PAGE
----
How did the automobile fundamentally change African American life?
In Driving While Black (W.W. Norton, February 2020), author Gretchen Sorin examines the history of black mobility in the United States from the antebellum period to present day.
Acclaimed by The New York Times for making “powerfully clear the magnitude of the injustices and harrowing encounters endured by African-Americans traveling by ‘open’ road, as well as of their quiet acts of rebellion and protest, which went far beyond having to find alternative places to eat, sleep and buy gas,” Driving While Black weaves archival research with Sorin’s family story to reveal how the automobile encouraged a new way of resisting oppression.
In this conversation with Saundra Thomas, Gretchen Sorin explored and examined the history of Black mobility in the United States.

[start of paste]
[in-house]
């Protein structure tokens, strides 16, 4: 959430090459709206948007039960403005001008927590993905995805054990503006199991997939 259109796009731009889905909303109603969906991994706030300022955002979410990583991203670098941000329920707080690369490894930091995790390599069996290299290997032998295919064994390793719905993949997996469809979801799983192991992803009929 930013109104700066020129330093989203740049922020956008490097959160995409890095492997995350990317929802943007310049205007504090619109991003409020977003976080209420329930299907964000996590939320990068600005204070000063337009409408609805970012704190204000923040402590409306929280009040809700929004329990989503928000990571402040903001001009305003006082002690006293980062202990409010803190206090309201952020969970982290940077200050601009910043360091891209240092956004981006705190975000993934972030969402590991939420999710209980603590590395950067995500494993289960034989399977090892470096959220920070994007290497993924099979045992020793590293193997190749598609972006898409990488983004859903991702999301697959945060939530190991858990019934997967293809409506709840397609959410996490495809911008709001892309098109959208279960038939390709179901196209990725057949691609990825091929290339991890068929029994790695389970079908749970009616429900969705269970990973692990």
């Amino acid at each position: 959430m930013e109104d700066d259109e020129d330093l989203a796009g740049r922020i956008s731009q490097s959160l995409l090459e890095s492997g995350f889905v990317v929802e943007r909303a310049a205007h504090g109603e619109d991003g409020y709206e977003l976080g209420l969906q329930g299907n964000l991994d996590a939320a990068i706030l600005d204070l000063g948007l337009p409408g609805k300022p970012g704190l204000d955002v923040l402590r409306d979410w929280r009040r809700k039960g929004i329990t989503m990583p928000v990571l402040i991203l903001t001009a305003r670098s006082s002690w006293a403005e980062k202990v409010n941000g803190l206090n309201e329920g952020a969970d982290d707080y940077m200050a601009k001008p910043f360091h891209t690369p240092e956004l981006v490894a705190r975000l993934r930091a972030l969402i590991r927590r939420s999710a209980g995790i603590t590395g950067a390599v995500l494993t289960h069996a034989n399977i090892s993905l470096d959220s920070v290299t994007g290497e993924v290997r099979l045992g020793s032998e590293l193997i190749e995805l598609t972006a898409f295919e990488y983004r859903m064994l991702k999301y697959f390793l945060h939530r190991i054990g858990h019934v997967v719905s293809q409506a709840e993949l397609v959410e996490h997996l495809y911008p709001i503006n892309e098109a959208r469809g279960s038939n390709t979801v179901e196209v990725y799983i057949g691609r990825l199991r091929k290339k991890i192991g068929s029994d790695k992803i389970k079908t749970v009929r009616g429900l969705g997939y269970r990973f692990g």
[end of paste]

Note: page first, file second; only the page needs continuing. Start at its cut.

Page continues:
“This excellent history illuminates how car ownership provided a measure of safety and independence and also played a vital role in the civil-rights movement.”
—The New Yorker
Gretchen Sorin is a distinguished professor and director of the Cooperstown Graduate Program of the State University of New York. She has curated innumerable exhibits—including with the Smithsonian, the Jewish Museum and the New York State Historical Association—and lives in upstate New York. Her exhibition work investigates the intersections of social justice, democracy, voting and community issues in archival research.
OHNY Stacks is a series of book talks exploring the unknown, the unseen, and the unnoticed. These conversations shine a light on the impact of some of the historical staples of American life and how they have shaped our cities and continue to affect inhabitants.